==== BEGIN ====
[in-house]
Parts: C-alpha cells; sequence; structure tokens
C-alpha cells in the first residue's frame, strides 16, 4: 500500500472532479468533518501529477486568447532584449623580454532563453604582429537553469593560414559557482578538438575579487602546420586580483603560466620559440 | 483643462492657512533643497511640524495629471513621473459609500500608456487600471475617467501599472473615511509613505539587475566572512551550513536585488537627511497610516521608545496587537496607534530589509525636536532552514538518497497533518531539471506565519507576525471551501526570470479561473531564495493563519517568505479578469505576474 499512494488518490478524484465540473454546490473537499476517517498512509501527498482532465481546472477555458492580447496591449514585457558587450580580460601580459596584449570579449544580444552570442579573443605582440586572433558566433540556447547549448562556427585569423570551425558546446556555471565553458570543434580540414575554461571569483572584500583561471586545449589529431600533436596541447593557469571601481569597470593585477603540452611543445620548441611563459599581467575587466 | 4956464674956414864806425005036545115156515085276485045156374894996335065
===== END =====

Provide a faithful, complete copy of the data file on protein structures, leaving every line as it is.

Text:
[in-house]
Parts: C-alpha cells; sequence; structure tokens
C-alpha cells in the first residue's frame, strides 16, 4: 500500500472532479468533518501529477486568447532584449623580454532563453604582429537553469593560414559557482578538438575579487602546420586580483603560466620559440 | 483643462492657512533643497511640524495629471513621473459609500500608456487600471475617467501599472473615511509613505539587475566572512551550513536585488537627511497610516521608545496587537496607534530589509525636536532552514538518497497533518531539471506565519507576525471551501526570470479561473531564495493563519517568505479578469505576474 499512494488518490478524484465540473454546490473537499476517517498512509501527498482532465481546472477555458492580447496591449514585457558587450580580460601580459596584449570579449544580444552570442579573443605582440586572433558566433540556447547549448562556427585569423570551425558546446556555471565553458570543434580540414575554461571569483572584500583561471586545449589529431600533436596541447593557469571601481569597470593585477603540452611543445620548441611563459599581467575587466 | 4956464674956414864806425005036545115156515085276485045156374894996335065